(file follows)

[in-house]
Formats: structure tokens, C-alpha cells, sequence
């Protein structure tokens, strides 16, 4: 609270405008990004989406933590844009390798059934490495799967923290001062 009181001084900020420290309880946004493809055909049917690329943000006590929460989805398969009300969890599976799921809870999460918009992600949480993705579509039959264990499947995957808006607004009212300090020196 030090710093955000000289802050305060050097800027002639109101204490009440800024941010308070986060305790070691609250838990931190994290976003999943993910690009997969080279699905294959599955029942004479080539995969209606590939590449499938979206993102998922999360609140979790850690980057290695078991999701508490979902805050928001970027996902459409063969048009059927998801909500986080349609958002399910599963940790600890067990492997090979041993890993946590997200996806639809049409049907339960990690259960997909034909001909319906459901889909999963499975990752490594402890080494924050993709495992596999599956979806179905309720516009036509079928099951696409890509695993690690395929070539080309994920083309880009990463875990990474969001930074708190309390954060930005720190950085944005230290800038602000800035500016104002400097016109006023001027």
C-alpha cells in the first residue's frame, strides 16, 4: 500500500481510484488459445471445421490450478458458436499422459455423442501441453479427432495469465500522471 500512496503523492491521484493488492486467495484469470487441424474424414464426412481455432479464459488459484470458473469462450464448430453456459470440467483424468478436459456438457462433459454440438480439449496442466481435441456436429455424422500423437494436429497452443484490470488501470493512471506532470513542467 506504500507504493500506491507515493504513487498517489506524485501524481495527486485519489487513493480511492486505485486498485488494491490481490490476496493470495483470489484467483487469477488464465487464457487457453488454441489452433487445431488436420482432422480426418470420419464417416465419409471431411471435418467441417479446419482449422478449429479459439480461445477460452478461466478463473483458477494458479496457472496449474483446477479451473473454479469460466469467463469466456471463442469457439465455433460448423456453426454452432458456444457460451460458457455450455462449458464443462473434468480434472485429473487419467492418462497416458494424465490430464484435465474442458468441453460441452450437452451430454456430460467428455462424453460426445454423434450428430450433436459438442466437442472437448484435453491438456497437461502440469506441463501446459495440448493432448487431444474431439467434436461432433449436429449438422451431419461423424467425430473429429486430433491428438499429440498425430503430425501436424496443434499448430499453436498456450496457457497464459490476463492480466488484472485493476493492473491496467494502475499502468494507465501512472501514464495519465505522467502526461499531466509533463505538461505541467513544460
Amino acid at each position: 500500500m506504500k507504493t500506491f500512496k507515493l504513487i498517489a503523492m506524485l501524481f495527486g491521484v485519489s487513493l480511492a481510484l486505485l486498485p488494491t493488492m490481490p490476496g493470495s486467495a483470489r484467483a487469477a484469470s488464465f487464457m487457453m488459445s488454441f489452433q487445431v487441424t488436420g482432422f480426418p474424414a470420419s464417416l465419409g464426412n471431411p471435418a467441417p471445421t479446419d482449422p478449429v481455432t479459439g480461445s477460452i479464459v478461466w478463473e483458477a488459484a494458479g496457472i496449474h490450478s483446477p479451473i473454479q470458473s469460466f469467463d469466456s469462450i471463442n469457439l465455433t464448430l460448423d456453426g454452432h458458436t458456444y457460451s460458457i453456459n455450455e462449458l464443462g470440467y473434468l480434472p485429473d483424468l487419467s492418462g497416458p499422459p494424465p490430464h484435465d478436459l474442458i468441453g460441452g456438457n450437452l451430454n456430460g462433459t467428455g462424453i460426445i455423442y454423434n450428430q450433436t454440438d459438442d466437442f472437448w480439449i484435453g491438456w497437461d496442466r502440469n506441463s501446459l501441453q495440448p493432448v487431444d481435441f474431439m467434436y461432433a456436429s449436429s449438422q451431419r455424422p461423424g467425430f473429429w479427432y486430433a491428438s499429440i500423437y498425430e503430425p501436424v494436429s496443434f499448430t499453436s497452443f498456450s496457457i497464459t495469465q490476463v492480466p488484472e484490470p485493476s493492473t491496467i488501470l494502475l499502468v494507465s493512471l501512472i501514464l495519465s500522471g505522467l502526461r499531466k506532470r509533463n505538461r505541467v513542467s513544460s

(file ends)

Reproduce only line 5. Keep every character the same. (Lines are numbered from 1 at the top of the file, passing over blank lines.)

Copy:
Amino acid at each position: 500500500m506504500k507504493t500506491f500512496k507515493l504513487i498517489a503523492m506524485l501524481f495527486g491521484v485519489s487513493l480511492a481510484l486505485l486498485p488494491t493488492m490481490p490476496g493470495s486467495a483470489r484467483a487469477a484469470s488464465f487464457m487457453m488459445s488454441f489452433q487445431v487441424t488436420g482432422f480426418p474424414a470420419s464417416l465419409g464426412n471431411p471435418a467441417p471445421t479446419d482449422p478449429v481455432t479459439g480461445s477460452i479464459v478461466w478463473e483458477a488459484a494458479g496457472i496449474h490450478s483446477p479451473i473454479q470458473s469460466f469467463d469466456s469462450i471463442n469457439l465455433t464448430l460448423d456453426g454452432h458458436t458456444y457460451s460458457i453456459n455450455e462449458l464443462g470440467y473434468l480434472p485429473d483424468l487419467s492418462g497416458p499422459p494424465p490430464h484435465d478436459l474442458i468441453g460441452g456438457n450437452l451430454n456430460g462433459t467428455g462424453i460426445i455423442y454423434n450428430q450433436t454440438d459438442d466437442f472437448w480439449i484435453g491438456w497437461d496442466r502440469n506441463s501446459l501441453q495440448p493432448v487431444d481435441f474431439m467434436y461432433a456436429s449436429s449438422q451431419r455424422p461423424g467425430f473429429w479427432y486430433a491428438s499429440i500423437y498425430e503430425p501436424v494436429s496443434f499448430t499453436s497452443f498456450s496457457i497464459t495469465q490476463v492480466p488484472e484490470p485493476s493492473t491496467i488501470l494502475l499502468v494507465s493512471l501512472i501514464l495519465s500522471g505522467l502526461r499531466k506532470r509533463n505538461r505541467v513542467s513544460s